How To Troubleshoot a CD-R Drive

A CD-R drive is a mechanism that copies any identified data onto blank compact discs, but one time only. A CD-R drive is definitely a useful tool, especially if you are the type of computer user who frequently downloads stuff from the World Wide Web. Aside from the fact that copying the downloaded stuff onto blank CDs frees up your personal computer's hard disk space, using the CD-R drive as a tool to back up crucial data sure makes the extra expenses of the hardware and empty CDs worth it. However, CD-R drives can experience some very common problems. Described below are some of the troubleshooting steps you can perform in case your CD-R drive decides to act up on you.

  1. Consider trying other brands of discs. Maybe the reason your CD-R drive is acting up is that the blank CDs you are using are just way too substandard. Try shifting brands next time you hit the computer supplies store. Better yet, avoid buying blank compact discs in bulk. This way, you get to try out other brands more often to test their quality.
  2. Get the appropriate cable connectors. Make sure that the cable connectors you are using to hook up the CD-R drive to the computer are of good quality. While standard issue cables come in the box when you buy the hardware, it is always best to get a supplementary cable that's wider. Also, try to get shorter cables to make sure that transfer of data is optimized.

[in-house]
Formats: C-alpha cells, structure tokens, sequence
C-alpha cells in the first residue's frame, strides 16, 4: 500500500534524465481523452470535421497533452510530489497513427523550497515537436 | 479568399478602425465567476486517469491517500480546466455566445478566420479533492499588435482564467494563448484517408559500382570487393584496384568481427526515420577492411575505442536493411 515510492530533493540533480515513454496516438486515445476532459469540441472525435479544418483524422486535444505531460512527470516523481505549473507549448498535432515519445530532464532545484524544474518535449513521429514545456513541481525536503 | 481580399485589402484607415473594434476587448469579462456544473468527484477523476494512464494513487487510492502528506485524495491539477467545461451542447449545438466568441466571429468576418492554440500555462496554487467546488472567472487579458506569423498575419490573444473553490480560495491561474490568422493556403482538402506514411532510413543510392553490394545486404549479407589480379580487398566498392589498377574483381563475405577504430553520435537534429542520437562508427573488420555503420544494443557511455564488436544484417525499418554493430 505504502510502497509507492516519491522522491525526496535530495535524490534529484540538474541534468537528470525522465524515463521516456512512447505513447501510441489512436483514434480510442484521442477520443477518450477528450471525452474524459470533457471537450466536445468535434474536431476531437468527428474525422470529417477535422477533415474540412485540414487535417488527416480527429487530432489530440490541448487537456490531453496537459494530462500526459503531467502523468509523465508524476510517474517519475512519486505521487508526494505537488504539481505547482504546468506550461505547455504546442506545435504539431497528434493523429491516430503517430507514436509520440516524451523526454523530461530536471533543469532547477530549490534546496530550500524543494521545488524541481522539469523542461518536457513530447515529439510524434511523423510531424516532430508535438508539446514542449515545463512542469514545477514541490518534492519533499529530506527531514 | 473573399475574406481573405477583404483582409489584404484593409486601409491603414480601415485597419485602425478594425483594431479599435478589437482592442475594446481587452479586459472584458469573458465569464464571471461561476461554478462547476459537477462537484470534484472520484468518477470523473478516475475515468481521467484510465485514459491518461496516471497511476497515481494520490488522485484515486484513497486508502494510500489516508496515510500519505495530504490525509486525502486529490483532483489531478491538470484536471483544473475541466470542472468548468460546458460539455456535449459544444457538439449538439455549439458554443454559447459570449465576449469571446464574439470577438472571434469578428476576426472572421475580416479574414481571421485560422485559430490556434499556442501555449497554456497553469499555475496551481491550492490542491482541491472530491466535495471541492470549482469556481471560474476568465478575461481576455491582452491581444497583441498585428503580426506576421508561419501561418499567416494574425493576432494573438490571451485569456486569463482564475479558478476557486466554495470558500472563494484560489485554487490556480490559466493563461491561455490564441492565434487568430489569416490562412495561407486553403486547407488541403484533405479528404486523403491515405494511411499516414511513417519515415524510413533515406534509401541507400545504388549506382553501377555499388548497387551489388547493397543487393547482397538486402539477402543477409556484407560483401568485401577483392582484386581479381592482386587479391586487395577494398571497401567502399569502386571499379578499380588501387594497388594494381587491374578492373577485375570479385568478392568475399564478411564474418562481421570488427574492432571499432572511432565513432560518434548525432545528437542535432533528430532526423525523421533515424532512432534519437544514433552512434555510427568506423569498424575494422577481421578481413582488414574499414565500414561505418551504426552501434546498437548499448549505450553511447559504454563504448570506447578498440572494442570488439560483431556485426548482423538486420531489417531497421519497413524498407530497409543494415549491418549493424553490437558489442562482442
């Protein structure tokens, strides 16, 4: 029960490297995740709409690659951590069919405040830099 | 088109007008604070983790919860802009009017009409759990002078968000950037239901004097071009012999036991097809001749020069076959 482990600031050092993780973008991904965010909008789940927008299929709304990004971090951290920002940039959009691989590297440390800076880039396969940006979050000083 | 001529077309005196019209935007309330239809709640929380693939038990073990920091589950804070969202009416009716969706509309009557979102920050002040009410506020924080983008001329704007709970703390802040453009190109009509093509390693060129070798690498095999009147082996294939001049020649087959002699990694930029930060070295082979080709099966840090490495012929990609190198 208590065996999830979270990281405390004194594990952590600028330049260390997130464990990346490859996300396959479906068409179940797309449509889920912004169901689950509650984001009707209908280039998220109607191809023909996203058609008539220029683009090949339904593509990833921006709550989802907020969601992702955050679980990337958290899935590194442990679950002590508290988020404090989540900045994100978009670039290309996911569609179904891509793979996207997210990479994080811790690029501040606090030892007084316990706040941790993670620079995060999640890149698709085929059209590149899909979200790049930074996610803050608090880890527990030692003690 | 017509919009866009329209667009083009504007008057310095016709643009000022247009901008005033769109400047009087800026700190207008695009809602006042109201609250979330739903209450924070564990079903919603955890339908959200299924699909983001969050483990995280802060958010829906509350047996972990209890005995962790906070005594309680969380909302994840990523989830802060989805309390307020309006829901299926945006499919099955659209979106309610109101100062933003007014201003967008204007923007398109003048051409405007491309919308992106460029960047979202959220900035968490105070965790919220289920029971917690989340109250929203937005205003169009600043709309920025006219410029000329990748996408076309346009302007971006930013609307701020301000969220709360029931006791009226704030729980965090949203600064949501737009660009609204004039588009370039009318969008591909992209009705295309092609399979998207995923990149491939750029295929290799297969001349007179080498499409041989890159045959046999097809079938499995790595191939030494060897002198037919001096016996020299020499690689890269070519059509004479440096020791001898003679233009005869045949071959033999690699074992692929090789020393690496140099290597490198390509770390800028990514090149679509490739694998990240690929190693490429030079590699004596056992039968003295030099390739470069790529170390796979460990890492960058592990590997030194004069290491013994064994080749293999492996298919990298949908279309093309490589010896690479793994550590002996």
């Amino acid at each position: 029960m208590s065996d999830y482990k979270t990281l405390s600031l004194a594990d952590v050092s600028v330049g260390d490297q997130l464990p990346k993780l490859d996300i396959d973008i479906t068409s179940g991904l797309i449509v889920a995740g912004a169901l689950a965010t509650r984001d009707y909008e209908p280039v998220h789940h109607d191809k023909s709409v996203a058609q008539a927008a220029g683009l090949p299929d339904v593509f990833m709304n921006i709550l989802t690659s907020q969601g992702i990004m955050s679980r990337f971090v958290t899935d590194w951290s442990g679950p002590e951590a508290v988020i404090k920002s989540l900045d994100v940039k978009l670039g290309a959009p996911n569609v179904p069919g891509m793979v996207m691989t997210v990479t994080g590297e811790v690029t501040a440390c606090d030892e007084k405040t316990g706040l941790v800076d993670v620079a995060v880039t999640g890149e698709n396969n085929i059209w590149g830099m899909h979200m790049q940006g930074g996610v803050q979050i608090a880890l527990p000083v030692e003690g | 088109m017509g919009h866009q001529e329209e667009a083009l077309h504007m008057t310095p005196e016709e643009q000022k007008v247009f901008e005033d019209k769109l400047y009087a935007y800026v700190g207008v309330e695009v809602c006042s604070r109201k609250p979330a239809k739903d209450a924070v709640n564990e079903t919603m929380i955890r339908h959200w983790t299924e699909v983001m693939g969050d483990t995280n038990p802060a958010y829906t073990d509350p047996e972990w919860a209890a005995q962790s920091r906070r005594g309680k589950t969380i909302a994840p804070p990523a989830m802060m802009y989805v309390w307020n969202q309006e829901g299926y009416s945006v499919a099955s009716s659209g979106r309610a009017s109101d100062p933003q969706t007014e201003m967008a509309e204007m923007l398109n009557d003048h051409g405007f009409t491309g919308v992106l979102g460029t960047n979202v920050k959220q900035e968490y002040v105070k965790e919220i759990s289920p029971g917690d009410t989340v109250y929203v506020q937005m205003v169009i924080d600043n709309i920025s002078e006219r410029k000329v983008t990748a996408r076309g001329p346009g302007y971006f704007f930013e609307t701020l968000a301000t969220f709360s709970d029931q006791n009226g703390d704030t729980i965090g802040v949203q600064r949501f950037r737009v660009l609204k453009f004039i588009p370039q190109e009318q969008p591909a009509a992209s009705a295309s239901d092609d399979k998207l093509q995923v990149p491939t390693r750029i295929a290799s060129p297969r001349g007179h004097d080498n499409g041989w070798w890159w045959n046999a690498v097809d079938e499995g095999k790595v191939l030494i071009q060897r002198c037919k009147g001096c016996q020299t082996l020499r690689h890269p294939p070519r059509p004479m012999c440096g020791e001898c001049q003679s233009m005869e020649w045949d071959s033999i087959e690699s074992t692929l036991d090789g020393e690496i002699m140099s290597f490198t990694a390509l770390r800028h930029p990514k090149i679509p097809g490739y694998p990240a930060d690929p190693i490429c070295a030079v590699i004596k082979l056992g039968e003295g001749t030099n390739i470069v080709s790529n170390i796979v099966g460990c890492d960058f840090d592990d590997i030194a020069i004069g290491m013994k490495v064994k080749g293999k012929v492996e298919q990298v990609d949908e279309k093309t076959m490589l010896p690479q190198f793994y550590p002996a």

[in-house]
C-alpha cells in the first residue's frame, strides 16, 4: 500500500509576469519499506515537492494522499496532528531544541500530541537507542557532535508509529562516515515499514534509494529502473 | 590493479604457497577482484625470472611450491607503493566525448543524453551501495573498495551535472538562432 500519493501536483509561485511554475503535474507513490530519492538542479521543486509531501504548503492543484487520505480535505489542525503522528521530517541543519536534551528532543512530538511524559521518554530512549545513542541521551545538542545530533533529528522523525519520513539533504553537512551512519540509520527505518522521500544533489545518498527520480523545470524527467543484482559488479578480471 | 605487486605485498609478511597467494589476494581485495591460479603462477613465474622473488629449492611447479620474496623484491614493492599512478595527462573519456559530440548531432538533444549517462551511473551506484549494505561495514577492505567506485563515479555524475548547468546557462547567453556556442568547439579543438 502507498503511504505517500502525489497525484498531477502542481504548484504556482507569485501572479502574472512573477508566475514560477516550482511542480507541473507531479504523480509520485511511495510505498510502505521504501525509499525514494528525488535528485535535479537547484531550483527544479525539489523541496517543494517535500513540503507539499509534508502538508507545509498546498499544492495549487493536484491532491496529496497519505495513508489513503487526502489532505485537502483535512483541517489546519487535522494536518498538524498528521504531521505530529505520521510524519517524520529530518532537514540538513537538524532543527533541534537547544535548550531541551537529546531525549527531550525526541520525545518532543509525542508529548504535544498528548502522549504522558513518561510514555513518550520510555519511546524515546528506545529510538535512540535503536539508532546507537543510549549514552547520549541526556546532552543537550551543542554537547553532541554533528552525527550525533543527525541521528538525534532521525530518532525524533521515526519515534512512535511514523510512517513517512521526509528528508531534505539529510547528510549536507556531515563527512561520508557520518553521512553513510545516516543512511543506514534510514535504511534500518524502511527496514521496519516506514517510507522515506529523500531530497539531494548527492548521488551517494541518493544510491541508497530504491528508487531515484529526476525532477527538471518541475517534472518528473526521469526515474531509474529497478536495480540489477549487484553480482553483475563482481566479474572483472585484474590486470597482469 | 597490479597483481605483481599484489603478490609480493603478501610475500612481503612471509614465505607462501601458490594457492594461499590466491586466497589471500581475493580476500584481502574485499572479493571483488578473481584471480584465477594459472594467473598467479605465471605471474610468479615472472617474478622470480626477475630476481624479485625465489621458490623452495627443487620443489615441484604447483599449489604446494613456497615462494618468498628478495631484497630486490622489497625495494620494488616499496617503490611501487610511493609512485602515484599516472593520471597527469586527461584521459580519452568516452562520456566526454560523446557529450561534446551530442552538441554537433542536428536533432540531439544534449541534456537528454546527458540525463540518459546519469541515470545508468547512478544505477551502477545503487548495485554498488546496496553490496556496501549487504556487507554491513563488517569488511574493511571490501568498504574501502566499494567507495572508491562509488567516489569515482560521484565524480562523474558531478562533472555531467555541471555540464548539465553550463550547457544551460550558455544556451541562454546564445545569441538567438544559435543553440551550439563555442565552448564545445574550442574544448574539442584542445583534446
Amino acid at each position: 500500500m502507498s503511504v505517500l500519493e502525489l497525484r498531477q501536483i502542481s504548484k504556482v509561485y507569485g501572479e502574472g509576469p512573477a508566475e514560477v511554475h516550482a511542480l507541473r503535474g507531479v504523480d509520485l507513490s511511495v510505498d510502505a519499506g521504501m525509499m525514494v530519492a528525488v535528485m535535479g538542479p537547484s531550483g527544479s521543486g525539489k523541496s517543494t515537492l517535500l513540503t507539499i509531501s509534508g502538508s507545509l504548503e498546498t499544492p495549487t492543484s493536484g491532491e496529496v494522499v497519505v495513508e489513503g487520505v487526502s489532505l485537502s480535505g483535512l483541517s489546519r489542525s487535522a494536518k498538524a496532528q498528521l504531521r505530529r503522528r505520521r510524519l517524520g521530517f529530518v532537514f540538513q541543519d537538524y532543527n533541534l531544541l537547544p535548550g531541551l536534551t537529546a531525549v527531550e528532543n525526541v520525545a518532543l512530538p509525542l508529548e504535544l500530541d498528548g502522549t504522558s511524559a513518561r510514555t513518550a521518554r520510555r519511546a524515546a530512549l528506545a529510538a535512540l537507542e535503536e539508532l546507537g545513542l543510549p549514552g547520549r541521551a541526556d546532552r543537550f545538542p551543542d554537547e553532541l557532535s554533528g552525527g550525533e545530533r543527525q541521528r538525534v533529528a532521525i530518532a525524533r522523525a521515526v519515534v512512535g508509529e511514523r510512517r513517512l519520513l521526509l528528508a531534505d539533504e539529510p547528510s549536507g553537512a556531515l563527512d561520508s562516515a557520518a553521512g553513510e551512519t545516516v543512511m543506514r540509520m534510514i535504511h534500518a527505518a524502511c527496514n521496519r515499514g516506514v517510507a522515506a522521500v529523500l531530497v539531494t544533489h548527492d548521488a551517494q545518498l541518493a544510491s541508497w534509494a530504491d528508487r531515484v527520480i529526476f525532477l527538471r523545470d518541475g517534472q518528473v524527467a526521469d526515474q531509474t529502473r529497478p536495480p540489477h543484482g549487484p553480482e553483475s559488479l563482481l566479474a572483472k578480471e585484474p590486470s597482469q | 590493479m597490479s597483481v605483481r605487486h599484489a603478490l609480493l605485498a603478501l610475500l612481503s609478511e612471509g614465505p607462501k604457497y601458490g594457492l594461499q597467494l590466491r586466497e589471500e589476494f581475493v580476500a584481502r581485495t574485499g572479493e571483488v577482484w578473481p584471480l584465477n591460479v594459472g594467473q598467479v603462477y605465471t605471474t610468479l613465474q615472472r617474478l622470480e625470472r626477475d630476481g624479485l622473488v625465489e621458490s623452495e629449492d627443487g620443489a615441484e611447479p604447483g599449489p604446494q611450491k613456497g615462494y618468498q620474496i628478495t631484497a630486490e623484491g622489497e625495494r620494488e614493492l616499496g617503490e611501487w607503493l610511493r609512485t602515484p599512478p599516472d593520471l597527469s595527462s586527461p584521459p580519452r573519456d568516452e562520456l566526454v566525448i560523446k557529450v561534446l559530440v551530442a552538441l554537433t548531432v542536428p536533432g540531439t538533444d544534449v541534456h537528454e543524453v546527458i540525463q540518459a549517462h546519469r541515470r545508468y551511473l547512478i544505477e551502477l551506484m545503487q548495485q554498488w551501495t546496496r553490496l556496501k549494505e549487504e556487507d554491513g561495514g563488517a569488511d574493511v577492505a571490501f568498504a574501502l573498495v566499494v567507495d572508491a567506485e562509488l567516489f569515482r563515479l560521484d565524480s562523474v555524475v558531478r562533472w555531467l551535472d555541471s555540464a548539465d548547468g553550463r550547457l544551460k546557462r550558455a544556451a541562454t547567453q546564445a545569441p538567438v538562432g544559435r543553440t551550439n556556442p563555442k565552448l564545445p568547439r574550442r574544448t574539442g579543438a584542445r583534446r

3. Always check the Web site of your CD-R's manufacturer. Computer peripheral manufacturers such as those that make CD-R drives periodically issue new drivers to make the machine more efficient. Make it a habit to check your CD-R drive's manufacturer Web site to make sure that your machine is not missing out on these important system updates.
  4. Avoid overloading your machine at all times. Opening too many tools and applications while in the process of writing data onto blank CDs not only tends to slow the copying process, but puts too much strain on your computer as well. Make sure that you set the writing speed at an acceptable rate and close any tools and applications that are not necessary.

Compatibility issues are the main problems with generic computer peripherals such as CD-R drives. This is especially true with operating systems. Getting operating system upgrades tends to interfere with a good functioning CD-R drive, especially older models. To make sure that you avoid these complications, it would be a good idea to be acquainted with the system requirements of any product, whether software or hardware, before you install it on your computer.


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